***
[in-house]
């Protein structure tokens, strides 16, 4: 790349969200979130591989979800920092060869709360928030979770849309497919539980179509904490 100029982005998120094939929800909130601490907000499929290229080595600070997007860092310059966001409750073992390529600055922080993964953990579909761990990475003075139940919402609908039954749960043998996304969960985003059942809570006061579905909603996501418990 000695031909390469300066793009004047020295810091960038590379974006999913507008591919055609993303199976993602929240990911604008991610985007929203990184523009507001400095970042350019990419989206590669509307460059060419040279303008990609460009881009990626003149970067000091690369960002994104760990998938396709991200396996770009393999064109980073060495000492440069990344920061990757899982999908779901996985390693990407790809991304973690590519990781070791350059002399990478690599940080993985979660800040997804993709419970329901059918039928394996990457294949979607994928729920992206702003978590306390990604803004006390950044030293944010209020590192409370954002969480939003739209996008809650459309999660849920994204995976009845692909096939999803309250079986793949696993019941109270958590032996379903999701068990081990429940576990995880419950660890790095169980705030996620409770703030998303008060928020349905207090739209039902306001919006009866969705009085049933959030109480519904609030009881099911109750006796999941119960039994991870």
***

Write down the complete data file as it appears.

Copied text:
[in-house]
């Protein structure tokens, strides 16, 4: 790349969200979130591989979800920092060869709360928030979770849309497919539980179509904490 100029982005998120094939929800909130601490907000499929290229080595600070997007860092310059966001409750073992390529600055922080993964953990579909761990990475003075139940919402609908039954749960043998996304969960985003059942809570006061579905909603996501418990 000695031909390469300066793009004047020295810091960038590379974006999913507008591919055609993303199976993602929240990911604008991610985007929203990184523009507001400095970042350019990419989206590669509307460059060419040279303008990609460009881009990626003149970067000091690369960002994104760990998938396709991200396996770009393999064109980073060495000492440069990344920061990757899982999908779901996985390693990407790809991304973690590519990781070791350059002399990478690599940080993985979660800040997804993709419970329901059918039928394996990457294949979607994928729920992206702003978590306390990604803004006390950044030293944010209020590192409370954002969480939003739209996008809650459309999660849920994204995976009845692909096939999803309250079986793949696993019941109270958590032996379903999701068990081990429940576990995880419950660890790095169980705030996620409770703030998303008060928020349905207090739209039902306001919006009866969705009085049933959030109480519904609030009881099911109750006796999941119960039994991870």